2. Explain the “why” behind your policies and controls: Organizations often put controls in place but don’t take the time to let their employees know the controls exist or why they exist. If you want to build a culture of security advocates, bring them into the fold, articulate your reasoning, accept feedback, and showcase your security best practices. This level of open communication instills trust. Employees should never feel shy about reaching out if they have questions or concerns but rather feel like they are part of a team on the lookout for a potential incident, unusual activity, or breach. Encouraging communication and participation between colleagues and departments will ensure your assets are protected daily. 
  3. Know where your assets live and who is responsible for them: Every asset within your organization, from laptops and mobile devices to wireless printers and unused apps, can present a potential vulnerability. Therefore, every member of your organization must understand the risks and best practices required to handle data, devices, and systems securely. A great first step is to develop a map of your key data and technology assets. Identify the types of data being collected, processed, and shared as well as the systems and physical assets within your organization. After creating this asset map, ask who is responsible for the data and technology and who safeguards it. What’s required to protect it? The answers may surprise you.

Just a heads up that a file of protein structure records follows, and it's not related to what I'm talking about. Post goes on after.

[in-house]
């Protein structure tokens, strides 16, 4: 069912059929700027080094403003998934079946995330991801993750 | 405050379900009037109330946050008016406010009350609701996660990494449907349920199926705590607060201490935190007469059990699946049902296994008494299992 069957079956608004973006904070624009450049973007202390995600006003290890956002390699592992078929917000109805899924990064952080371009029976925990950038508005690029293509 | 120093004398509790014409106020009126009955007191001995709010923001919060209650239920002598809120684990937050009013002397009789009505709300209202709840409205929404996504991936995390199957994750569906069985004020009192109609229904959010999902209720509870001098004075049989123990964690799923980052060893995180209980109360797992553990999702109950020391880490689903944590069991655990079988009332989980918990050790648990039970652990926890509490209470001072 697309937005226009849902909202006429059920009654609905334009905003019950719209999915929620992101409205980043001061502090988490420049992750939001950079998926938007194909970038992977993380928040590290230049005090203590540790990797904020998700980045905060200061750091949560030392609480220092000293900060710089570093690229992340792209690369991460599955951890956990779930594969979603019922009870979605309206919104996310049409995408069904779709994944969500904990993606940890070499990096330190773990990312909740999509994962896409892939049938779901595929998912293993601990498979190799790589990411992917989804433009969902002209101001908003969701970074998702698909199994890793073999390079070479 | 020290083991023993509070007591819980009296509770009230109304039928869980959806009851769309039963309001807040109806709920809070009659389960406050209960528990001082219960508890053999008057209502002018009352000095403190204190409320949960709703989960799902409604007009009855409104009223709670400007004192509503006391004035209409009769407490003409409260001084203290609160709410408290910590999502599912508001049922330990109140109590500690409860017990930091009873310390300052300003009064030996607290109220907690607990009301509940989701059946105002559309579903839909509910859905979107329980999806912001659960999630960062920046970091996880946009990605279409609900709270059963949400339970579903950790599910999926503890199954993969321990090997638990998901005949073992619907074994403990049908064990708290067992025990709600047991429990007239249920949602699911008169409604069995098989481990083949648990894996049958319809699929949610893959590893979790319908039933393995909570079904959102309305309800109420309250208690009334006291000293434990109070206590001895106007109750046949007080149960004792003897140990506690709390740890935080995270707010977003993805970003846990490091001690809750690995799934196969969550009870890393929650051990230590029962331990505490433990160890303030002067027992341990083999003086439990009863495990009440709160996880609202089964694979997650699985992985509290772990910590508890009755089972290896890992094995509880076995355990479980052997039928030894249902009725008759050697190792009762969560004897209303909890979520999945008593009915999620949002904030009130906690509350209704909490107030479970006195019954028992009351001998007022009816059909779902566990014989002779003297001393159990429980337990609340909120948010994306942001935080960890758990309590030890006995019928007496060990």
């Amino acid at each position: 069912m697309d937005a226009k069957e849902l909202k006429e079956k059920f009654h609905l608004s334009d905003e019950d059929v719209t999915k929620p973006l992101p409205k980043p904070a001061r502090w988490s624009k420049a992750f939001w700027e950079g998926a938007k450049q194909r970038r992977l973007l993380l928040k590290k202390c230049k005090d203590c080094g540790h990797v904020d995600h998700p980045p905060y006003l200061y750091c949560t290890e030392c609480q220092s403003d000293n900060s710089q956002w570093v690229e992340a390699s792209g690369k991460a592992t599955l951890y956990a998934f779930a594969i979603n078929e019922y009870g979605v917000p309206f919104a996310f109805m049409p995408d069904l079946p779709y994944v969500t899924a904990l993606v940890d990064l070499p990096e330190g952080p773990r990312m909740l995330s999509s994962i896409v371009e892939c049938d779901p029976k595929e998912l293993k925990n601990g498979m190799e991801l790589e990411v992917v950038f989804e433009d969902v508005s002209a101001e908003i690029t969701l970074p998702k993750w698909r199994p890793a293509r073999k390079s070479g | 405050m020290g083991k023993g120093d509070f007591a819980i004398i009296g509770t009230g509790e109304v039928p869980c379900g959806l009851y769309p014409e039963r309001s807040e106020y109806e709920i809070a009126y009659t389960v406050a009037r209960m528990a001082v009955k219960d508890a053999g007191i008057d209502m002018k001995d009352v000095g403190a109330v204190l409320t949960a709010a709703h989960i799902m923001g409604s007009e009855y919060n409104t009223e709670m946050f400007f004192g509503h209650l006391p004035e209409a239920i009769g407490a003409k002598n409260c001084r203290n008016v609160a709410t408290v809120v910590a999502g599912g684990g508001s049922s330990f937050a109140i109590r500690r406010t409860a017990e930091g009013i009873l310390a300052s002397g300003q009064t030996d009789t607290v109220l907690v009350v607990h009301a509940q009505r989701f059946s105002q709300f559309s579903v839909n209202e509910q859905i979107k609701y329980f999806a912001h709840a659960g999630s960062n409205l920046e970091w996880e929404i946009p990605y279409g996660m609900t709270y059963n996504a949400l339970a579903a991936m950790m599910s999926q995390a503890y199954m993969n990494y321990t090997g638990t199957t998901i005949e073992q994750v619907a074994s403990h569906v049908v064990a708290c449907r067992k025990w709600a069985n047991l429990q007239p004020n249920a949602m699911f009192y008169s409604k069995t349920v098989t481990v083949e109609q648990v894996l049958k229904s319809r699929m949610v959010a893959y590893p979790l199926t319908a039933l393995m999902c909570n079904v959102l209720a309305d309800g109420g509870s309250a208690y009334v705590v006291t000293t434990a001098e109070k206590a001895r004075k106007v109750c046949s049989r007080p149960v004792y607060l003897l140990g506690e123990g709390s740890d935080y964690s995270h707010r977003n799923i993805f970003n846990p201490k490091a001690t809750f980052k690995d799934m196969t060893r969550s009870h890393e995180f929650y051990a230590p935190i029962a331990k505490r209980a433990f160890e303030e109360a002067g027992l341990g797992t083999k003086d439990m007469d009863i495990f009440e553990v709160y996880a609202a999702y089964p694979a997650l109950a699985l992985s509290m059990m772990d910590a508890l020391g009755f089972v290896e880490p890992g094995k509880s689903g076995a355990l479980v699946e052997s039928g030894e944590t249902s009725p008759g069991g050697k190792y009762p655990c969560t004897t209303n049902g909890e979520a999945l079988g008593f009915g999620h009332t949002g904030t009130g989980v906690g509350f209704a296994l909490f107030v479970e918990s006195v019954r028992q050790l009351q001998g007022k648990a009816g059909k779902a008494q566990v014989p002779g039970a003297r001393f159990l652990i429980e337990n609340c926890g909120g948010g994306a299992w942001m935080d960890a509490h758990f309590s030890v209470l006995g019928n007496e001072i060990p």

4. Consider a company-wide risk assessment: Building out a risk profile is often something SMBs are hesitant to complete in favor of “high priority” activities. It’s a little like buying life insurance, no one wants to think about it, but it’s best to be prepared for the worst-case scenario! Understanding your risk profile is a critical factor in the effort to safeguard your organization. A comprehensive risk assessment will allow you to gain a better understanding of the threats and vulnerabilities that exist specific to your organization. After all, it’s challenging to protect your business from threats you don’t know to exist! Once you identify where the vulnerabilities are – whether it’s via systems that have not been updated or uncovering recent phishing tactics – actions can be taken to address these weak points and optimize your security program throughout the organization. Most importantly, evaluating risk on a regular basis provides awareness of evolving threats and ensures it remains a company-wide initiative.

Battling Cyberthreats Together

Small businesses are the number one target for hackers, perceived as underprepared and ill-informed. The industry narrative has long been that your team is your greatest vulnerability. And while that is partly true, given a majority of breaches result from human error, the reality is that it is far more nuanced than that. 

To keep your organization out of harm’s way, focus on building security into the very DNA of your operations – don’t leave it up to your IT team alone. Instead of keeping security in a silo, empower the entire organization with knowledge and leverage employees as your first line of defense against cyber threats. It’s time to use your entire team as your company’s greatest asset in preventing cyber attacks.

How are you making cybersecurity a team effort? Tell us on Facebook, Twitter, and LinkedIn.